Below are some reasons why strength, power, and fitness athletes may benefit from performing the Atlas stone lift.

Strength and Power Athletes

  • Strongman athletes: Strongmen and strongwomen literally perform Atlas stone loads in competition — sometimes in the form of a medley and sometimes a one-off max load. For that reason alone, training with Atlas stones is a must for strongman competitors. 
  • Powerlifters: Triple extension is a key component of a strong deadlift, one of the three competition lifts for powerlifters. If an athlete has access to Atlas stones, performing a few sets and reps toward the end of training will help you hone your extension mechanics. Also, it’ll build a stronger grip and core. 

Fitness Athletes and General Fitness

When done safely and with good form, Atlas stone lifts can help anyone build more strength, increase their power, and even boost conditioning

Atlas Stone Lift Sets, Reps, and Programming Recommendations

Here are three ways to start programming Atlas stone lifts into your routine.

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To Increase Absolute Strength

Programming the stone for absolute strength is fairly easy. Do one to three reps for three to five sets. When doing these, an athlete should load to a lower height, around 48 to 54 inches.  If a coach or athlete plans to increase the weight as much as possible during one session, then a day should be dedicated to it. If it’s a secondary movement, then do this protocol after deadlifts or squats.  

To Improve Power

The focus here should be on speed and “popping” the stone off the chest at the top of the movement. Do three to six sets of three to five reps. Stick with a platform that’s 52 inches, and gradually increase the height each session. 

To Improve Endurance

Atlas stones are a serious conditioning tool. The easiest way to increase your endurance with stones is to do stone loads for time. Set a timer for, say, one minute, and try to load a stone for as many reps as possible. Do one to three sets of this protocol.

Load Medley

Another common cardio protocol is a loading medley (which is often seen in strongman competitions). If you have access to platforms of multiple heights, you’ll set a stone in front of each platform. Typically the lightest stone goes to the highest platform — as weight increases, height decreases. The goal is to load all of the stones in the fastest time possible. 

Every Minute on the Minute (EMOM)

Set a moderately heavy stone in front of a platform and set a timer for five to 10 minutes. Perform one stone load at the top of each minute and rest for the remaining time. You can either add time, increase the weight of the stone, or add a rep to progress this protocol.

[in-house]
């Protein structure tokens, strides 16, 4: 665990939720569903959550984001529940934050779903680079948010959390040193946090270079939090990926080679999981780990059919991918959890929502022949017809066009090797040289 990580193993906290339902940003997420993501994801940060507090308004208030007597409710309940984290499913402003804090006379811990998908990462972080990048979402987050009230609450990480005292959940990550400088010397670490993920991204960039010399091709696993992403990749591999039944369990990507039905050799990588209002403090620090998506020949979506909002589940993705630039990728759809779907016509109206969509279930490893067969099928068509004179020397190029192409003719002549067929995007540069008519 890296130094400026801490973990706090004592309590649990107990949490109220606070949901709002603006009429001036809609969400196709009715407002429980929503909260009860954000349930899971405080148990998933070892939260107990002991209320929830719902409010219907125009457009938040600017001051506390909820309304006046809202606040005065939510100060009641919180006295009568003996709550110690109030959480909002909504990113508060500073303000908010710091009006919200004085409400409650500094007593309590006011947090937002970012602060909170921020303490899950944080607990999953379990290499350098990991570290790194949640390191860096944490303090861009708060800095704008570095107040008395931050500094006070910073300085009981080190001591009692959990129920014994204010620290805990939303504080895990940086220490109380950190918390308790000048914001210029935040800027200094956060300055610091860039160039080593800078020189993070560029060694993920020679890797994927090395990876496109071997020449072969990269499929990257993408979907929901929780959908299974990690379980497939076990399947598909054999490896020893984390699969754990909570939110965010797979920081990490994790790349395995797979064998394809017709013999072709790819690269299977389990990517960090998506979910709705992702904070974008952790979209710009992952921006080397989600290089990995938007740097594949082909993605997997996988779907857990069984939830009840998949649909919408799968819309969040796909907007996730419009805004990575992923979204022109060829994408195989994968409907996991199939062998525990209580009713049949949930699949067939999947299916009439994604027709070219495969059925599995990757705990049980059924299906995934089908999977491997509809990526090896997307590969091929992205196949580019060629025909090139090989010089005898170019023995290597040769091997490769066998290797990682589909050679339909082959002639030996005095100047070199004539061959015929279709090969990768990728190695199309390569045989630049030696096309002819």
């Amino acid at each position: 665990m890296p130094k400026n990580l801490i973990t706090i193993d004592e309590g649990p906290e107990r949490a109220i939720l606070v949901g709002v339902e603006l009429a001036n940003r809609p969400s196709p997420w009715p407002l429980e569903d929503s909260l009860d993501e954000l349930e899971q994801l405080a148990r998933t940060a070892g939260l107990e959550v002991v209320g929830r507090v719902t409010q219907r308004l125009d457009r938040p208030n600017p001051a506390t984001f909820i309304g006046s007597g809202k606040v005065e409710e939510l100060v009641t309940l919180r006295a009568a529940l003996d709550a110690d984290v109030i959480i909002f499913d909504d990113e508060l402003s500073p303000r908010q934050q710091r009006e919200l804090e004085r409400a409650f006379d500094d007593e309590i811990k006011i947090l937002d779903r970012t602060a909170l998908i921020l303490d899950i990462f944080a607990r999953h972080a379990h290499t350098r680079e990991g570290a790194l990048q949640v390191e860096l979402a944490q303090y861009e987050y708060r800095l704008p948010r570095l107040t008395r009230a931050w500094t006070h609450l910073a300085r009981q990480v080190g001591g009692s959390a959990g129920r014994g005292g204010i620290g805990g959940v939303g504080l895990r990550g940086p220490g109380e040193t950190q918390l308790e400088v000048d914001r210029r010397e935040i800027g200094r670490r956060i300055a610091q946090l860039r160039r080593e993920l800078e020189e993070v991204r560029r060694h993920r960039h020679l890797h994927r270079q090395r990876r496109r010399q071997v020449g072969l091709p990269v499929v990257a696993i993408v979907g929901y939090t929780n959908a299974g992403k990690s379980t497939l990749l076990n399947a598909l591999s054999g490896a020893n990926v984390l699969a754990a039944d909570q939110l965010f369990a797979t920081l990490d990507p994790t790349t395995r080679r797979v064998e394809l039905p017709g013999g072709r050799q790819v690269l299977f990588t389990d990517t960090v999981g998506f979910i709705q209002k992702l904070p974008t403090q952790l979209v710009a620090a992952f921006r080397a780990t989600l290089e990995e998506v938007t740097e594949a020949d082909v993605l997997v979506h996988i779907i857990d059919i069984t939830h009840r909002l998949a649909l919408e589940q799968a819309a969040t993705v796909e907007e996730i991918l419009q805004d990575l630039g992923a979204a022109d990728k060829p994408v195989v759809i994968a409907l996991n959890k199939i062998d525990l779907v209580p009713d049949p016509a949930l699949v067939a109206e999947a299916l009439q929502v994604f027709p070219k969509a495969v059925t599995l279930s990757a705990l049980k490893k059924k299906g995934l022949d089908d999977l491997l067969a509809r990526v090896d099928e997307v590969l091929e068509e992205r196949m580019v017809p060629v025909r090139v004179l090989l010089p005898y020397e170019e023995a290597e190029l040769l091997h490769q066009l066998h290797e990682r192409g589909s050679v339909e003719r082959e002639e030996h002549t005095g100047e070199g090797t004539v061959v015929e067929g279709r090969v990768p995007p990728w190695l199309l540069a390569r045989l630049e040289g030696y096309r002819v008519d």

Atlas Stone Lift Variations

Below are three Atlas stone load variations that can help improve technique, strength, and performance in the Atlas stone load.

Stone Row

The stone row is a great way to build general grip, arm, and back strength. Select a light stone and set it up the same way you would for a general stone load. Instead of lapping it, maintain the hinged position and row the stone from the floor to your chest. 

Stone Hold or Carry

The stone hold or carry is a great way to condition the body to maintain stability and pressure under load. After a heavy stone lift, you may find yourself needing to support the load on the chest or by putting it on your shoulder or over a target. This variation will help you learn how to properly place and support the loads for longer times, as well as improve grip, arm, back, and core strength.

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Stone to Shoulder

This variation can help you increase power output and hip extension performance. To do this, use a slightly lighter weight than normal, aiming to move the stone explosively from the hip and chest to the shoulder. This forces you to drive the load higher (to the shoulder rather than to chest height), which can help you struggle to get the stone over a target.

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Atlas Stone Lift Alternatives

Not everyone has access to Atlas stones. Here are three exercises that you can add to your training to replicate all of (or most of) the effects of stone lifting.  

Zercher or Front Squats

The benefit of these moves is that they’re both front-loaded, as is a stone load. You’ll develop back and core strength, as you do during an Atlas stone load, nut with a greater focus on leg development

[Related: Learn the Pallof Press for Core Strength and Stability]


The clean is a power-based movement that develops hip extension and triple extension strength and performance. This is often done at higher velocities than the stone load, however it can be a great alternative if you cannot get your hands on a stone and are looking to develop triple extension power.

Front Loaded Carries

Front-loaded carries can be done with other odd objects like bags, kettlebells, slam balls, or barbells and can help develop a foundational level of back strength. This is a great option for those who do not have access to heavy stones or are just starting and unsure about the process.


Are Atlas stone lifts beginner-friendly?

When done correctly, often with the supervision of a trained coach, the Atlas stone load can be a great way to develop a stronger back, glutes, core, and legs.

Can Atlas stone loads help me deadlift more weight?

Yea. The Atlas stone is essentially a deficit deadlift from the floor with an awkward loading phase. The load placement forces high amounts of glute and back activation as well as core strength and stability.

How often should I train with Atlas stones?

This depends on your goals and programming, but treat Atlas stones as a compound exercise. They’re taxing on your nervous system and recruit many muscles. Beginners should focus on two sessions that revolve around technique. More advanced lifters will presumably use heavier weights, and so they should stick with one session.


  1. McGill SM, McDermott A, Fenwick CM. Comparison of different strongman events: trunk muscle activation and lumbar spine motion, load, and stiffness. J Strength Cond Res. 2009 Jul;23(4):1148-61. doi: 10.1519/JSC.0b013e318198f8f7. PMID: 19528856.